For this Jamaica sunhot is hell on your skin, burnt raw
    by radium. Going to bathe in the family river cousin,
    we need to go back to where our people come from.

    Over the Guinea Grass Piece

    Fly the shutters and dun-winged sparrows beat in.
    Leave ripe fruit and Demerara sugar
    out on counter; let them drill through rind skin
    and clear plastic, till sweet-mouthed they perch
    beside this new sheaf and sing. Wedding weed
    trails from the kitchen windowsill, garlands
    for attendant bridesmaids. Pink corallila
    embroiders the green hedgerow of bush bush.
    A matched pair of brown and white milch cows graze,
    nurse egrets needle flanks free of leech ticks.
    A brown calf draws down its mother's warm milk,
    the poinciana shivers blood issue
    of petals over the guinea grass piece.
    To the west the Caribbean sea, Atlantic
    waters to the East.
    We always said we'd go back together.
    You who loved a sick joke, here is one:
    we are crossing the Tropic of Cancer.

    Dear Cousin


    We might not reach in time to de-ice you
    into renew. You lie in the foothills

    of Calgary and I'd like to be able
    to tell you that the azure harbor ahead

    is the horseshoe of Lucea Bay, but those
    white horses run too fierce.

    You have the eye, from the foothills you can
    discern the washed bones of many million

    drowned on the Atlantic side,
    where long-meter waves hexameter swell:

    Wild horse, mounted militia, martial law
    search and destroy, thundering buffalo,
    bull bucker, overseer, guineagogue,
    badlove-takelife waves, gathering brute force
    to draw you under, come girl, wash your heart,
    with heart-rinse of machete-split coconut.


    They packed you in ice early up north
    where you plied your wordsmith's trade,
    rubbing the salve of convince on dry tongues
    which became then sure and swift of speech.

    Your own tongue aches from tip to root;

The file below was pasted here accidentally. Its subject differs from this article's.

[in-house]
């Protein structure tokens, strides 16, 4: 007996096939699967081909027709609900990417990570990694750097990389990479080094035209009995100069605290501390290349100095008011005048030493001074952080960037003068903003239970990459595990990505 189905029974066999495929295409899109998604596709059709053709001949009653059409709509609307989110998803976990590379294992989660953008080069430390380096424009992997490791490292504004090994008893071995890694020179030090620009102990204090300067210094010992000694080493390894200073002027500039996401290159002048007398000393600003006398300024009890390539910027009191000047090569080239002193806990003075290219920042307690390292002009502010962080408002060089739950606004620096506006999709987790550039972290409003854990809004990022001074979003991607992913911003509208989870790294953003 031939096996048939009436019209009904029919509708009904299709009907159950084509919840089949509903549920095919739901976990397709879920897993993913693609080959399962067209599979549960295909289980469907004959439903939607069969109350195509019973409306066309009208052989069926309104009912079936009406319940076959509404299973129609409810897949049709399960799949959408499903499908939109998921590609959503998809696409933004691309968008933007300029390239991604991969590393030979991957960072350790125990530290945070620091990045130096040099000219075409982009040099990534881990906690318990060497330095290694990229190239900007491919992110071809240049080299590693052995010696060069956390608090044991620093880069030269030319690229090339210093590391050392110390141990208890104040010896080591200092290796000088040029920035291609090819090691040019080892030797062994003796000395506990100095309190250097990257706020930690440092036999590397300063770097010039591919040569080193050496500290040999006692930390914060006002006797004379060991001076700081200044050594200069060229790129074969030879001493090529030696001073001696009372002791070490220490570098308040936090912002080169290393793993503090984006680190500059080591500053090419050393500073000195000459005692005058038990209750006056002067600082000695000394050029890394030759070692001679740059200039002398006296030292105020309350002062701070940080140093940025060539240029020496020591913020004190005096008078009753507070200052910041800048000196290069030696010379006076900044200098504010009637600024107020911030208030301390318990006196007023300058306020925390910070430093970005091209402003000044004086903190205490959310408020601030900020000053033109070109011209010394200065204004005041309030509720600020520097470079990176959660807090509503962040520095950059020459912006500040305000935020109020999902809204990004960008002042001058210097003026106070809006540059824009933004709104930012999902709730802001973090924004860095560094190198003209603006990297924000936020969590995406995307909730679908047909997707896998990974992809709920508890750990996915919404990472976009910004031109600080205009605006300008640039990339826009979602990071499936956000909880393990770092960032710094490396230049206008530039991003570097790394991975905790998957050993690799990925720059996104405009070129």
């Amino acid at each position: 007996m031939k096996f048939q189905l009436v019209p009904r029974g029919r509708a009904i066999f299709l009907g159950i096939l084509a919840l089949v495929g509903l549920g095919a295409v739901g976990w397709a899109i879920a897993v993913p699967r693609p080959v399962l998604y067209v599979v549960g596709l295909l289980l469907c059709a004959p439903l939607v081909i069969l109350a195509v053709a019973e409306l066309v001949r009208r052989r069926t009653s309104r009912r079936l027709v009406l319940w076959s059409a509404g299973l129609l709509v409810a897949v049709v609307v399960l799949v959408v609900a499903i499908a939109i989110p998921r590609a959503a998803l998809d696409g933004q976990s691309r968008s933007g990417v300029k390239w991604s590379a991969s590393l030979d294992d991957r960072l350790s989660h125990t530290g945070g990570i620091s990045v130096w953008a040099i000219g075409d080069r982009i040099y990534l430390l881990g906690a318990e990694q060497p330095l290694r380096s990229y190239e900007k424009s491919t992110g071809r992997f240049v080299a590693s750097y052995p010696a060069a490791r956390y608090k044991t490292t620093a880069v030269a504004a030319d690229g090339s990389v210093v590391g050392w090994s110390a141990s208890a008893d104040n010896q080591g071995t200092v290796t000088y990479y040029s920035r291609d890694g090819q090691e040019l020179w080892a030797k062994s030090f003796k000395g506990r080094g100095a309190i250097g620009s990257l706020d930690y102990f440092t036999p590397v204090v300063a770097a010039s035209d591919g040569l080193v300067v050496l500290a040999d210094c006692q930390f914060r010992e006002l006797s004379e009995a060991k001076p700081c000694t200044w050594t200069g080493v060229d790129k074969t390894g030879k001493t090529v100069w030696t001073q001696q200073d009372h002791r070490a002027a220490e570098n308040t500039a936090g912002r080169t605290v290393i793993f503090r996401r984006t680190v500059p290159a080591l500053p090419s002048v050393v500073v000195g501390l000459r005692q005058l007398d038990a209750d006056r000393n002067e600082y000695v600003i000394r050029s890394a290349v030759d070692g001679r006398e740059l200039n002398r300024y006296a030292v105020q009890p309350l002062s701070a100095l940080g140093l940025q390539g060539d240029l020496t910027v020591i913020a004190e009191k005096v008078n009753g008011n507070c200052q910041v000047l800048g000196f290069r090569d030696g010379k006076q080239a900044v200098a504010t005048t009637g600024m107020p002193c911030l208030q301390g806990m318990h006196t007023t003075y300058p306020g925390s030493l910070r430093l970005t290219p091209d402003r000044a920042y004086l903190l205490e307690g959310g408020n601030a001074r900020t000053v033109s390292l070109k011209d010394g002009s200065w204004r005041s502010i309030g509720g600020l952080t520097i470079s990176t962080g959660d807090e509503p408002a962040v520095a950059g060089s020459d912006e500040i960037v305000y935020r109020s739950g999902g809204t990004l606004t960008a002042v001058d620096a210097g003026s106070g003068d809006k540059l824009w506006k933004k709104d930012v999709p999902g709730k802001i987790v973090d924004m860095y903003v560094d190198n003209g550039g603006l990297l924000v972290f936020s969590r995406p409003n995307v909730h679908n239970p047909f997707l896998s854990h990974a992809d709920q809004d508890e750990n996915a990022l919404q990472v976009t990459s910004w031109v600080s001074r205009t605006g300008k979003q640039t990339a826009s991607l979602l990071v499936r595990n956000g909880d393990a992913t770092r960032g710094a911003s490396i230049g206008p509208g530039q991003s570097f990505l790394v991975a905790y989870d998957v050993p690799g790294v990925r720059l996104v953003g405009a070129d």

you want to assuage it with water coconut,
    for killer crab and that low grey lizard
    beneath the water jar have harmed you.

    When at age seven our two eyes made four,
    you were my first cousin who taught me
    how a river named by our generations
    was benign, would not harm, but pull and haul,

    bank to bank safety. You said to me, sit there
    on the grave stones town girl, sit and learn
    how to discern between one good duppy
    and a bad one. Under the damp, dirt cellar

    of the Harvey house we exhumed porcelain
    bowl shards, buttons of bone, blank-stare dolls
    with decayed bodies, and nacred spoons we used
    as earth-moving tools for finding Harvey roots.


    the long line of David and Margaret,
    disinterring evidence of the stillborn
    who did not draw breath at begetting time.

    Which begins with Nana Frances Duhaney of Guinea
    and William Henry Harvey of England, who wed
    and begat Tom, Fanny, Mary and David
    Harvey, he who wed Margaret, progeny

    of Leanna Sinclair also of Guinea and George O'Brian
    Wilson of Ireland. This is how we come to come from
    the long-lived line of David and Margaret,
    who begat Cleodine, Howard, Edmund,

    Alberta, Flavius, Edmund, Rose, Doris
    and Ann. And I am from Doris, and Joan
    she was from Ann, but it was like we were
    daughters of one woman. Come in cousin

    from the cold: there are times a one has to
    seek succor under own vine and fig leaf.
    Let us look now to the rock and quarry
    out of which our generations were hewed.

    Ode to the Watchman

    As we exit from the old city before day
    we sight the night watchman at his post,

    evidence of his vigilance against nocturnal
    furies red in his eyeballs. He did not bow

    though, no, not him, it is right to thank him.
    All praise to you O beneficent watchman

    for keeping guard over us while we slept,
    blessed be your eyelids which did not blink

    even once in solidarity with those lowered
    shutters, window blinds and jalousies.

    You remained awake, ever alert, armed,
    with only your night-stick, rod, and staff,

    your aged, cross mongrel dog rampant
    at your side, even as the smoke pennant

    blown from your rough-cut filterless
    hand-rolled cigarettes flew out full staff.

    For pushing against that grease-stained
    tarpaulin of despair and not allowing it

    to befoul us during our needed night rest.
    For keeping at bay restless rolling calves,